pose, and who have a superfluity on hand, not to hold back, but
to come forth in a commendable spirit, that the confidence re-
posed in them be not abused; and that they do not sell for- spec-
ulation for their own enrichment, but contribute a part to their
country, that all that is dear to them, their lives, liberty and
property, may be saved from the grasp of-an insolent tyrant; that
any failure in this respect may expect neither smypathy, counte-
nance nor support from this Legislature, but, on the contrary, the
severest condemnation and censure, and may make themselves
responsible for their country's ruin.
3rd. Resolved That every law is liable to abuse, and whilst
every violation of it for improper purposes should meet with
prompt resistance and exposure, yet that this by no means estab-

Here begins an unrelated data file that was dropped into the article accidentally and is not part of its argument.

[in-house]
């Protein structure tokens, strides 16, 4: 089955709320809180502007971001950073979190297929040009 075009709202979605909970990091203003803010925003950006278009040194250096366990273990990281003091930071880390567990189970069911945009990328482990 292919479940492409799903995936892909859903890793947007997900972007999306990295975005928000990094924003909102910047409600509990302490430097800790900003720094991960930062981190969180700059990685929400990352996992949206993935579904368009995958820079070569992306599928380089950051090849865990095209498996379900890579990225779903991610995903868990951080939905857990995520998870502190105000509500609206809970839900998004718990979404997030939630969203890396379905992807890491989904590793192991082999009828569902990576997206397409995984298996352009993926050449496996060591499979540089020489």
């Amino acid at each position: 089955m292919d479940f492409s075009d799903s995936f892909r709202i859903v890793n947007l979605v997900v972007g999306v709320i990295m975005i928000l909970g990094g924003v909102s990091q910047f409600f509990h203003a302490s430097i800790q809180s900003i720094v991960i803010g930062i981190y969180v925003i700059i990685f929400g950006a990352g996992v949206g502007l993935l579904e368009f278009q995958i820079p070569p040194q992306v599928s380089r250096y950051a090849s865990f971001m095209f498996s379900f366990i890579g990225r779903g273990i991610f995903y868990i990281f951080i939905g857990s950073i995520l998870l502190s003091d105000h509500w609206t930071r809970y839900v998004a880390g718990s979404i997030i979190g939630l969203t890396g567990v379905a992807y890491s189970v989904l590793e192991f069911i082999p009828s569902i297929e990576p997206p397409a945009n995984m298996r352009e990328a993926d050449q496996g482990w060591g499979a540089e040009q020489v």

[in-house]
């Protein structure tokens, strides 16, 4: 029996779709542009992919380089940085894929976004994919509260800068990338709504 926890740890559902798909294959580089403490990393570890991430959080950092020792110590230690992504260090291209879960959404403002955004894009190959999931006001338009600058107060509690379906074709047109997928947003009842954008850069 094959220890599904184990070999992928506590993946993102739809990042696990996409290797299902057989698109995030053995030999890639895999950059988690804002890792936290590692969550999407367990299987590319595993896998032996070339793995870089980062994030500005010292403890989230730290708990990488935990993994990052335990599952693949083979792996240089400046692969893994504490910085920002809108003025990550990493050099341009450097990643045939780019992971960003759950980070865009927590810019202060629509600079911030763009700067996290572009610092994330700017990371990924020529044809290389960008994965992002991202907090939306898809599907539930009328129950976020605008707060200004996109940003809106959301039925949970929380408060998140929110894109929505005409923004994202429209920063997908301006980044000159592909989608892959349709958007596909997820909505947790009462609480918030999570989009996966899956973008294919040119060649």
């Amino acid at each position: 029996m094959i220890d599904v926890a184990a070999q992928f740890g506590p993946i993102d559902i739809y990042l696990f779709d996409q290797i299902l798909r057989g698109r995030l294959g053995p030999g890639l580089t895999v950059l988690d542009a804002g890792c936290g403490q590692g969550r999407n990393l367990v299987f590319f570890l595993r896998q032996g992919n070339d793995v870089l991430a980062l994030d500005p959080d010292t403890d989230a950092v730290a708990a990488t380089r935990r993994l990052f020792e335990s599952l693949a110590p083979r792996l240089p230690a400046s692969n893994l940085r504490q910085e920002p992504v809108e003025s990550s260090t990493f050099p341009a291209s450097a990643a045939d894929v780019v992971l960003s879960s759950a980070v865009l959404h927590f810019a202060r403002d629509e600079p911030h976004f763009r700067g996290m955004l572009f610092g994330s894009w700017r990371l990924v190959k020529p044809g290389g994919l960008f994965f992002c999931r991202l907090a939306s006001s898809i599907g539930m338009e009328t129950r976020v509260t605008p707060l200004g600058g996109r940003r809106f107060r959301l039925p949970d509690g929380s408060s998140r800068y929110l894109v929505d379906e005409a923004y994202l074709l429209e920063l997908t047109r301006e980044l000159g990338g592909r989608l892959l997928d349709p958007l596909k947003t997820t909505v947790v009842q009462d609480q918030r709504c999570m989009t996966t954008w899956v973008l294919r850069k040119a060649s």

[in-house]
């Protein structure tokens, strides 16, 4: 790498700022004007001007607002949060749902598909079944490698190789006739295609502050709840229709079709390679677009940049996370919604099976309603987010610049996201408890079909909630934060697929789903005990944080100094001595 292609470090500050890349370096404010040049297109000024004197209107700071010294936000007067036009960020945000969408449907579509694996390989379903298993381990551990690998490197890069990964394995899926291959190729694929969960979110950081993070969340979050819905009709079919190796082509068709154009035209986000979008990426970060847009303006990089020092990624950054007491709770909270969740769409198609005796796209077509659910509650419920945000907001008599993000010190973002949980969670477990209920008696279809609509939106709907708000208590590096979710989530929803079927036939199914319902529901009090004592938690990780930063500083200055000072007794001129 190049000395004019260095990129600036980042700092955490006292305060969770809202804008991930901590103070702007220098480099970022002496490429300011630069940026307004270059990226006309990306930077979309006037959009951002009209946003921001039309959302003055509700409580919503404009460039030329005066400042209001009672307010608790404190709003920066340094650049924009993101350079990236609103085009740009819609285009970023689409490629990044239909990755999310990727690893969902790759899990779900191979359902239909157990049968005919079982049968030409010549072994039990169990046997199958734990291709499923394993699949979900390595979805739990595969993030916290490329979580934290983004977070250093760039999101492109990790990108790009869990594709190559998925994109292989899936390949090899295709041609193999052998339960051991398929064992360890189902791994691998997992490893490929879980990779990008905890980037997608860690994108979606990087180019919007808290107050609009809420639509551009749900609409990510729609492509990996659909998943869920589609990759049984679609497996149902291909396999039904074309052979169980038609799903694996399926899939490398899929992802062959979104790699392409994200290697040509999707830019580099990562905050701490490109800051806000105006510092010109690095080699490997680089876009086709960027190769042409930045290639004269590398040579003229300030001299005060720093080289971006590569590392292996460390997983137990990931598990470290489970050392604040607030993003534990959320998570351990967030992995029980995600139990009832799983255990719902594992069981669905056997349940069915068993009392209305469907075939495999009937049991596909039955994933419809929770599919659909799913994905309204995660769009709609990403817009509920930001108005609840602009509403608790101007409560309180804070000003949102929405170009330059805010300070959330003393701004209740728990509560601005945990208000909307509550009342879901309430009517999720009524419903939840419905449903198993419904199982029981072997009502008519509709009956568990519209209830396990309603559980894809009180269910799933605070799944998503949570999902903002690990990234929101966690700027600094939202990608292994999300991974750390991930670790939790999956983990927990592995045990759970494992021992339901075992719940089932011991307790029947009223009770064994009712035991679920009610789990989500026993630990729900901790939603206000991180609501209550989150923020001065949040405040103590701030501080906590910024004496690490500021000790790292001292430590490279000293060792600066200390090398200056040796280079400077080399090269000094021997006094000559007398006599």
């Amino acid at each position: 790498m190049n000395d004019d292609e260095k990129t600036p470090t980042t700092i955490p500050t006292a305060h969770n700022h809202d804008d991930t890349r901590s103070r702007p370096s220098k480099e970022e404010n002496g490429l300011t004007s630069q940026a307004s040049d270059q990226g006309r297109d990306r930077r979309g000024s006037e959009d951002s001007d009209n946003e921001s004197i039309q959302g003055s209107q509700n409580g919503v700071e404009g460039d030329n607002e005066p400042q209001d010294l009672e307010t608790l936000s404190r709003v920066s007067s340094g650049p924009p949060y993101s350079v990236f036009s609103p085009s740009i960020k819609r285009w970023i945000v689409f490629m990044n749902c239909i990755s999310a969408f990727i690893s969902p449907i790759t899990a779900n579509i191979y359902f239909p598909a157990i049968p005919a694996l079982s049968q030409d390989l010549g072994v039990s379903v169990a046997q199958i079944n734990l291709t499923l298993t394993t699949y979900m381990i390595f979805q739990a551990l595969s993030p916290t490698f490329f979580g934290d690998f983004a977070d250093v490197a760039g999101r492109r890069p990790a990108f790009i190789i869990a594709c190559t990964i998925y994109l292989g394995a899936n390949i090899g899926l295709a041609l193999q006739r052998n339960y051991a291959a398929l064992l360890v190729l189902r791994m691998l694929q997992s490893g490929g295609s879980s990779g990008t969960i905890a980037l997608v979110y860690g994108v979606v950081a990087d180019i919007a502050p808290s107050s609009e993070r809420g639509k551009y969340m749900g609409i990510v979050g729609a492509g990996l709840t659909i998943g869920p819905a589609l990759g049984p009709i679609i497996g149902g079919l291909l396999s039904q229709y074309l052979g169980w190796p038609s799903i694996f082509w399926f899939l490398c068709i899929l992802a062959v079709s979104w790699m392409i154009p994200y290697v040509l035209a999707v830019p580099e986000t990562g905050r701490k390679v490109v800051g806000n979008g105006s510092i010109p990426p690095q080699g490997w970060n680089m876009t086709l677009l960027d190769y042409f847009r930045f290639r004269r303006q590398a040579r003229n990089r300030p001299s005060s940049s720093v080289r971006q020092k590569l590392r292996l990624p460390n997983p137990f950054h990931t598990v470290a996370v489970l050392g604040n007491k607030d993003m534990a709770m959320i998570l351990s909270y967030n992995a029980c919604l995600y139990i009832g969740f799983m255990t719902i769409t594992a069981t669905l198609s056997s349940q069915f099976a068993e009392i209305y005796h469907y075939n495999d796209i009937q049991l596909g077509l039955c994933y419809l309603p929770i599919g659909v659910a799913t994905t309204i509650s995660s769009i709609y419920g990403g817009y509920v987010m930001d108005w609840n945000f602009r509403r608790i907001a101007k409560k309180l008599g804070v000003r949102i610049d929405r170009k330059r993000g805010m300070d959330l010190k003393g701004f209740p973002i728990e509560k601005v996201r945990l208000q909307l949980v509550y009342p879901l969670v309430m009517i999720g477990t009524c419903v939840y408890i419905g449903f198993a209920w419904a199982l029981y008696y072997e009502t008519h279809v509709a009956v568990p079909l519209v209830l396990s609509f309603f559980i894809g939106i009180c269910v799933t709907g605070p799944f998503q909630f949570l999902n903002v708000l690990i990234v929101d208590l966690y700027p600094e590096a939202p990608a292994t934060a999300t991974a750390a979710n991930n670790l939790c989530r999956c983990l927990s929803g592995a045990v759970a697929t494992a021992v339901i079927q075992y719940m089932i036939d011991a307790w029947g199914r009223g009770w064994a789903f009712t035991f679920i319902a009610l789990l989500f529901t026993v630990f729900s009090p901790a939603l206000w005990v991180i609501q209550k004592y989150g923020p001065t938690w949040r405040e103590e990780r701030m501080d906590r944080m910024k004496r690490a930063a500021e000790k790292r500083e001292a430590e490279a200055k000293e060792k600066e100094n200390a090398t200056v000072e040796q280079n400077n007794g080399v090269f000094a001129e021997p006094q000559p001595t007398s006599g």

tablishes the impropriety of the law which contemplates no such
result, and is not rightly ameanable for such abuse. That in this





81



instance, as well as all others of asserted improper action by the
Confederate authorities, the proper corrective is by application
and remonstrance to the heads of that government under which
they hold their office.
4th. Resolved, That we have the most entire confidence in the
wisdom, integrity and patriotism of the venerated Chief Magis-
trate JEFFERSON DAVIS, and entertain the fullest conviction that
with proper representations and exposure of the alleged miscon-
duct complained of, the appropriate remedy will be cheerfully
and satisfactorily applied.
5th. Resolved, That we deprecate all and every action, how-
ever well meant, on the part of the State officers, calculated to
embarrass the Confederate Government in its proper functions,
and that the Legislature pledge themselves to the support, not
only of tlis, but of other laws within the rightful province of the
Confederate Congress.
6th. Resolved, That the Committee charged with the Gov-
ernor's Message on this subject, on. yesterday, be discharged from
the further consideration of the subject.